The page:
World Health Organization confirmed 105 potential cases in Ebola outbreak centered in North Kivu province of Congo.
This latest Ebola outbreak, Congo’s 10th, was announced just a week after a smaller one was dealt in another part of the country.
Ebola in Congo:
An outbreak of Ebola in the Democratic Republic of the Congo(DRC) has reached a crucial moment and now endangers medical teams are fighting to stop the disease from spreading. The count is double of the first outbreak in Congo that made headlines this spring.
From Tuesday to Friday, an approximation of 19,000 people stream down the hill from Congo’s North Kivu province to cross the border into Uganda. However, Uganda is determined to keep the deadly disease from spreading to its side. People are allowed through only after they disinfect their shoes with chlorinated water. People’s body temperatures are also taken with no-touch thermometer guns.
According to the director of U.S. Centers for Disease Control and Prevention, Robert Redfield, the outbreak in North Kivu is responsible for 105 confirmed or suspected cases, including 67 deaths.
It comes four years after the disease’s outbreak in Sierra Leone, Guinea and Liberia which resulted in the deaths of more than 11,000 people, sickened more than 28,000 and spread panic among people about traveling in other parts of the world.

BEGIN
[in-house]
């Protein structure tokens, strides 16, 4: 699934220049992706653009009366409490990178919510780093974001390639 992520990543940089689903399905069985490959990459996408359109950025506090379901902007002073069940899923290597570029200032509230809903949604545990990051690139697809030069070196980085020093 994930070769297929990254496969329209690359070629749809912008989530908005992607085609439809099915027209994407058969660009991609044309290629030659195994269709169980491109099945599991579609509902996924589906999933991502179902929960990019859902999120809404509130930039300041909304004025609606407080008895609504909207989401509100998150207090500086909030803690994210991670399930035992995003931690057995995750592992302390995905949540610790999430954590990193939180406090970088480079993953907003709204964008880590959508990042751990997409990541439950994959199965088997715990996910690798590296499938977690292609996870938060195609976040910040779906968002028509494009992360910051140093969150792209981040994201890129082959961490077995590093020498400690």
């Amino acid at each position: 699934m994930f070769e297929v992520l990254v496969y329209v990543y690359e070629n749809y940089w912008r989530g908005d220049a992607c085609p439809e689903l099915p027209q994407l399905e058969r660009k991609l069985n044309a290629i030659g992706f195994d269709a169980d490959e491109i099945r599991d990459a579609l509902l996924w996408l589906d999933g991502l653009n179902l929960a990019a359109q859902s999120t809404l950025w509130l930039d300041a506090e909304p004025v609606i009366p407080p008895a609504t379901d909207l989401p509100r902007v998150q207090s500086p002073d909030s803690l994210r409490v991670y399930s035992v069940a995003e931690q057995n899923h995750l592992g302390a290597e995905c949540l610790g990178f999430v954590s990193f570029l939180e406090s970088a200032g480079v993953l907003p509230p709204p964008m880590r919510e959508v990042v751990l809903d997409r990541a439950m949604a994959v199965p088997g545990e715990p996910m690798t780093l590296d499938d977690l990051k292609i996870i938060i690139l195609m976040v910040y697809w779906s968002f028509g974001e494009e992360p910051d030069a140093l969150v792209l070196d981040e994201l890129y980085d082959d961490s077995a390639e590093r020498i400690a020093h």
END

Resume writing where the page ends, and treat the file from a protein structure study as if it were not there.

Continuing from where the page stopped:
The current outbreak is still escalating, according to Redfield and workers at nongovernmental organizations have rushed in to treat victims and interrupt the spread of the disease.
West African outbreak
In March 2014, the World Health Organization(WHO) reported a major Ebola hemorrhagic fever outbreak in Guinea, a West African country. The disease quickly outspread to the neighboring countries of Sierra Leone and Liberia resulting in 11,310 deaths and 28,616 infected.
What is Ebola?
Ebola virus disease (EVD), also known called Ebola hemorrhagic fever (EHF) or Ebola, is a viral hemorrhagic fever of humans and other primates caused by ebolaviruses. Infected start showing signs and symptoms typically between two days and three weeks. Symptoms include a sore throat, fever, headaches, rashes, diarrhea, vomiting, muscular pains along with the decreased function of the kidneys and liver. Some people begin to bleed both externally and internally. Ebola has a high risk of death, almost between 25 to 90 percent, with an average of about 50 percent which is often due to low blood pressure from fluid loss.
The virus spreads through direct contact with body fluids, such as blood from infected humans or animals.
The disease was first identified in 1976. Ebola vaccines have been developed a decade prior to 2014 but none have yet been approved for humans.